Tape Reporting... HOH RN

  1. 0
    hello,

    i have a general question. as you may have read from other posts of mine, i have a slight hearing impairment as a rn, bsn. the company i will be working for does tape reporting, therefore my ability to get a full and thorough report in the mornings are going to be insufficient. the nurse manager is well aware of my hearing loss, and i would love to have a "person to person" report so that i get all the required information. i just feel that because of my hearing loss, i will be putting the other nurses at an inconvenience to have them take extra time to give me report on the patients i will have for the day.

    what type of reporting does your company have? do any of you have any suggestions as what i can do?

    i've thought about going in the extra hour early to sit there and listen to the shift's record their report, but a lot can change in the hour from one shift to the next, and i also won't know which patients i will have until the charge nurse comes in and assigns me the patients for the day.

    i am open for any suggestions.

    thank you so much for all your advice!
  2. 23 Comments so far...

  3. 3
    Sorry, I don't have any advice for you but I certainly agree with you that tape reporting is definitely not good. Even with no hearing loss you lose the ability to ask questions. Read the notes, look at the labs and orders, check to see if they have all resulted and what the results were and most important LOOK AT THE PATIENT. Do a very through assessment. You should be fine.
    MystyqueOne, graceomalleyRN, and merlee like this.
  4. 1
    I have worked at a variety of places that did taped reports, and most of the nurses tried to be thorough. As long as you can hear the tape recorder you will be at no more of a disadvantage than anyone else.

    I prefer face-to-face reports, as well, but tapes have been around for at least 25 years.

    Best wishes!
    MystyqueOne likes this.
  5. 2
    earphones, that said, I thought JACHO didn't care for taped report. Re: above mentioned loss of interaction/ability to ask questions?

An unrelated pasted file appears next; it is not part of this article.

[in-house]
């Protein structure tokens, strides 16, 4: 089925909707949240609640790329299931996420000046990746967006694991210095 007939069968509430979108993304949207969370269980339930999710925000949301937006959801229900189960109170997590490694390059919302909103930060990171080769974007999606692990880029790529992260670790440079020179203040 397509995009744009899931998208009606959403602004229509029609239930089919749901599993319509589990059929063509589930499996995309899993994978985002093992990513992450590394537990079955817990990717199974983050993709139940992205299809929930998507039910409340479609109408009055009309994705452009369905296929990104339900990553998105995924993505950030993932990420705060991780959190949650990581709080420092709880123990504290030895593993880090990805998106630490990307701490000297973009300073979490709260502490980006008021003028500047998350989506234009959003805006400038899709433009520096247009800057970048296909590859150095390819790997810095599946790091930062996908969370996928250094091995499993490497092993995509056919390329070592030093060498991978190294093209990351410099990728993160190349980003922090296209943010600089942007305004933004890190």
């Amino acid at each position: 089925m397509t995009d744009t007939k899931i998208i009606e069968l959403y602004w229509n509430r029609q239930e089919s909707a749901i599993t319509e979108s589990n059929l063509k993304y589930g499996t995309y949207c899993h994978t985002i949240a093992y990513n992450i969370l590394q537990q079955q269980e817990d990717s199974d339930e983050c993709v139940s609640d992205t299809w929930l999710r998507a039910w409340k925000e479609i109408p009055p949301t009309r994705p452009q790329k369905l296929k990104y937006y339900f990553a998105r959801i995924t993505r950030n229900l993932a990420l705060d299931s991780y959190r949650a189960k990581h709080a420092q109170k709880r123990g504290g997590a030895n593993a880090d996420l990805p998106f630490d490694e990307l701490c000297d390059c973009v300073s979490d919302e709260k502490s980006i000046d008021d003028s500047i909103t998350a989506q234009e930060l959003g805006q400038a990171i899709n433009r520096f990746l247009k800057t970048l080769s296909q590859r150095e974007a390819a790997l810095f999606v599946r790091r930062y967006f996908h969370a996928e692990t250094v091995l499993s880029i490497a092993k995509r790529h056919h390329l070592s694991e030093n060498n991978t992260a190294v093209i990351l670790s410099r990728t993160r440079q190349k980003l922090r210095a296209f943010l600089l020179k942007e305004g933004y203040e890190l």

MystyqueOne and ChristineN like this.
  6. 1
    We tape report, but we are also supposed to check in with the on-coming nurse before we leave for updates or to answer any questions. So, in my case, I have a just to clarify anything I didn't hear or didn't understand on the tape.

    I think our manager wants to move away from it and go to bedside reporting.
    MystyqueOne likes this.
  7. 1
    In LTC we do not allow tape reporting anymore. As for coming in early to read labs ect.... what a joke. I work 7 A to 7P when I come in to the morning, I am off and running and have no time to poke around and check everything out. About 10:30 is when I get a chance.
    MystyqueOne likes this.
  8. 1
    Coming in early is a nice thought, but remember you are not covered if you are injured.
    MystyqueOne likes this.
  9. 1
    Hello there,

    What if you listen to the taped message with headphones?

    I hated tape reporting. Most people said way too little and would conclude the message with "He's fine. No changes" A few said too much and it was hard to focus on the really relevant information.

    Just think of how most voicemails suck. Too short, too rambly, mumbling through important info. Hiiiii hellooooo how are youuuuuuuuuuu blaaaaah blaaaah blooo blooo blaaaaaaaaaaaahhcallmebackat*garbled*

    Same thing with tape reporting.

    I need time to talk face-to-face, ask questions and verify.
    SuesquatchRN likes this.
  10. 1
    Seems as if they should being accommodating you, but aside from that is there a player in which you can stick some head phones into? Because you will be able to hear the recording better.
    SuesquatchRN likes this.
  11. 0
    Oops see someone else suggested that


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